After discovering a new type of mutation in the DNA of Filipino glaucoma patients and following through with subsequent research on glaucoma, Pinoy ophthalmologist Dr Ryan Collantes was awarded the 2018 Dr. David L. Epstein award, an international accolade for clinician-scientists who are pursuing research on the disease.
Collantes and his mentor from Harvard Medical School, Dr. Janey Wiggs, will be receiving the award during the Association for Research in Vision and Ophthalmology (ARVO) annual meeting this April. Both Collantes and Wiggs will also be receiving a research grant of 100,000 USD from ARVO.
The ARVO describes itself as the largest and most well-respected eye and vision research organization in the world. It sponsors scholarships and research grants in the field of ophthalmology, such as the annual Dr. David L. Epstein Award.
A Flicker of Curiosity
Glaucoma is the leading cause of blindness worldwide, according to Glaucoma.org, a not-for-profit US organization dedicated to finding a cure to the disease.
The Philippine Glaucoma Foundation (PGF) describes glaucoma as a group of eye diseases that affect the optic nerve, which connects the eye to the brain. The main causes of glaucoma are high fluid pressures inside the eye, a family history of glaucoma, and old age. “If left untreated, it will result to permanent blindness. As of right now, there is no cure for glaucoma,” the PGF said.
Glaucoma.org recently reported that glaucoma is more prevalent among senior citizens. “You are six times more likely to get glaucoma if you are over 60 years old,” it said on its website.
Which is why, when Collantes met a 16-year old Filipino glaucoma patient during his residency at Manila Doctors’ Hospital (MDH), his curiosity was piqued.
“He came [to consult with us] because he had headaches and blurred vision. We determined that he was suffering from early-onset glaucoma, which is rare for his age group,” Collantes told GMA News Online in a phone interview.
“The patient also offered interesting history. Both of his siblings were blind in one eye each. His father was also blind. In his case, [Glaucoma] was a familial disease. I thought that there was a genetic component, because there was a strong penetrance of the disease,” Collantes recalled.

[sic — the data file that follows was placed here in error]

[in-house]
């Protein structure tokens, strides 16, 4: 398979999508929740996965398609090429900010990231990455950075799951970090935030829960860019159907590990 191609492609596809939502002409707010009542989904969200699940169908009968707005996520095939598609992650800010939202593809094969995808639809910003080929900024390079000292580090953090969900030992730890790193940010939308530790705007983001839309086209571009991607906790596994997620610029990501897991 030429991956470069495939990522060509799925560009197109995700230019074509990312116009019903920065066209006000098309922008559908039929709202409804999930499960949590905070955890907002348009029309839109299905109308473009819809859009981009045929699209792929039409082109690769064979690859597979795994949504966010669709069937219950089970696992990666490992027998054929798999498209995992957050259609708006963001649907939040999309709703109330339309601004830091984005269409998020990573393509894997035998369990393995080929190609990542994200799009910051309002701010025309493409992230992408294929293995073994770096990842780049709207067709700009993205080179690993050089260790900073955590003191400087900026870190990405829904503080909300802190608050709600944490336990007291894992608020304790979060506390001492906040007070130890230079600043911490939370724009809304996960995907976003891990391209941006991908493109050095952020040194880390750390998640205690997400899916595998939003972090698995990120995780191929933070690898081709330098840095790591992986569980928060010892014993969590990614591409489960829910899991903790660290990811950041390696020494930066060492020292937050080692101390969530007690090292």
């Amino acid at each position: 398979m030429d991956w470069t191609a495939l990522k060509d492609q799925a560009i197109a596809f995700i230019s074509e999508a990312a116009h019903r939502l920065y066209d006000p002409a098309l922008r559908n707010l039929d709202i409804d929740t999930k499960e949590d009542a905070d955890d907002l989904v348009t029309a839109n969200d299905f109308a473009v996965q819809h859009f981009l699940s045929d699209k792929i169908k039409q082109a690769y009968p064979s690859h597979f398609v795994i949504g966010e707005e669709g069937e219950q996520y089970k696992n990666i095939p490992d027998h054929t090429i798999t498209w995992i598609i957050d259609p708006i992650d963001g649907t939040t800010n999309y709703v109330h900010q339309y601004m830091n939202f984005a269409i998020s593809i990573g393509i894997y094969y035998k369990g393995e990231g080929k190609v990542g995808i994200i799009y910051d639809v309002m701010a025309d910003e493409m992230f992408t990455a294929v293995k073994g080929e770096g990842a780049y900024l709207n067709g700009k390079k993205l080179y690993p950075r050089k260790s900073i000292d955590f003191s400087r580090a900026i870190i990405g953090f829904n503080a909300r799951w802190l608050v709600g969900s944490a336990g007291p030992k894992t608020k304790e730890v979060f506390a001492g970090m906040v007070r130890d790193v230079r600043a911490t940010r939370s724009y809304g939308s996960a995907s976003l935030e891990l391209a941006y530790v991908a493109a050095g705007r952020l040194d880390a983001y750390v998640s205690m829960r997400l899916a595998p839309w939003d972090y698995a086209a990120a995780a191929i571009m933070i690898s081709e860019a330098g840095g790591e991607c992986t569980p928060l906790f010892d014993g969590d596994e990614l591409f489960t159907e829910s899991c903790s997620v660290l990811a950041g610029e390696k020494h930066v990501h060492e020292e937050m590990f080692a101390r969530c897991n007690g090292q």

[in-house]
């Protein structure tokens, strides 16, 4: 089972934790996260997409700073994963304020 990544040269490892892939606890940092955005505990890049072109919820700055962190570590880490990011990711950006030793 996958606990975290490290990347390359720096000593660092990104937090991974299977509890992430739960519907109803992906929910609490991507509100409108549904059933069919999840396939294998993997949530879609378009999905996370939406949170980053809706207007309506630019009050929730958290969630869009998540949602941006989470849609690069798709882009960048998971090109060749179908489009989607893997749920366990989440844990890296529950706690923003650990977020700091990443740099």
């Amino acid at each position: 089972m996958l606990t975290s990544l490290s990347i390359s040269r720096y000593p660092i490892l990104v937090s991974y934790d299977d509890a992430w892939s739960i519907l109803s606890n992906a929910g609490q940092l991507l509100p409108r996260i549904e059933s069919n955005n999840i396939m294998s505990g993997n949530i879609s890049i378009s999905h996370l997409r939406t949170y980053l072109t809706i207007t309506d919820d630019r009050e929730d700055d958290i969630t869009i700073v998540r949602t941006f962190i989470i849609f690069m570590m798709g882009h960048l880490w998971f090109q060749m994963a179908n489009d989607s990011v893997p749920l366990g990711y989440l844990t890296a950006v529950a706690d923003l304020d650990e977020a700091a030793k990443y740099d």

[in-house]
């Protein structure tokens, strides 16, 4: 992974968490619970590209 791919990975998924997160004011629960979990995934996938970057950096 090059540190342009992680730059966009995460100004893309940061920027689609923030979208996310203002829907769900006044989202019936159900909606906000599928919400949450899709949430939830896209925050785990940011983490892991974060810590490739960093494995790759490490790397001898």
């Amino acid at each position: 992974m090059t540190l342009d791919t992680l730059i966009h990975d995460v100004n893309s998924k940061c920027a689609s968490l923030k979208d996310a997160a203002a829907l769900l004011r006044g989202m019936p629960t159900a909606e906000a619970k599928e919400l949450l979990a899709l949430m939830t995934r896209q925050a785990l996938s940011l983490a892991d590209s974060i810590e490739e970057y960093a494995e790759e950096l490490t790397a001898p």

The clinician-scientist’s penchant for genetics goes way back in college; he graduated from the course BS Biology with a concentration in Genetics from the University of the Philippines-Los Banos (UPLB).
Driven by his innate curiosity and ardent desire to help the 16-year old patient, Collantes bought a plane ticket to visit the patient in his provincial hometown to learn more about the patient’s family history and genetics.
He only expected to see a few of the patient’s family members who were diagnosed with glaucoma, but Collantes ended up meeting over 50 family members who had juvenile open-angle glaucoma (JOAG), a rare condition in glaucoma patients.
Intrigued by this observation, Collantes collected blood samples from all of the family members, and went back to Manila to perform lab tests. He extracted the DNA from the blood samples, and analyzed them at the Philippine Genome Center.
The results showed a new type of mutation in the myocilin (MYOC) gene, which encodes myocilin proteins.
“This novel mutation causes the elongation of the [myocilin] protein and it has never been described before. The elongation is the mechanism by which the trabecular meshwork cells [in the eye] die, thus, causing glaucoma in affected family members,” Collantes explained.
Living the dream
Because of Collantes’ desire to find out more about the new mutation and help the patient’s family, he reached out to experts who were based in other countries.
Along the way, he met Dr. Janey Wiggs, an Ophthalmology professor at Harvard Medical School and associate director of the Genetic Diagnostics Section at the Ocular Genomics Institute at Massachusetts Eye and Ear.
After Collantes presented Wiggs with his findings on the remarkable pedigree of a Filipino family affected by JOAG, she took him as a postdoctoral fellow in 2016.
Right now, Collantes is living the scientist’s dream as he works as a research fellow at the Massachusetts Eye and Ear and the Harvard Medical School.
Asked about his progress on his research, he answered that he was able to demonstrate how the MYOC mutation causes glaucoma, through cell-based assays.
With funding from the David Epstein Award, Collantes, with the guidance of Wiggs, plans to work on the identification of mutations responsible for early-onset glaucoma in Filipino families as well as the development of methods for efficient genetic screening.
The award will also allow Collantes to pursue two more years of research.
Collantes confirmed that he would be coming back to the Philippines to visit more patients with glaucoma. It is in his hopes to give back to the country.
“I’m motivated to help these Filipino patients because there’s no cure for glaucoma. We don’t know what’s causing it. We know the genetic factors and molecular mechanisms in glaucoma, but we don’t know all of it,” Collantes explained.
For Collantes, a glaucoma patient who does not have the money and resources to get treated, undergoes a slow death sentence.
“These people [with glaucoma] think that they’re cursed. But through this scientific discovery, we proved that they aren’t [cursed]. I want to give patients hope. It means a lot to them that we’re looking into their situation. I want to genuinely look out for them,” Collantes said. — LA, GMA News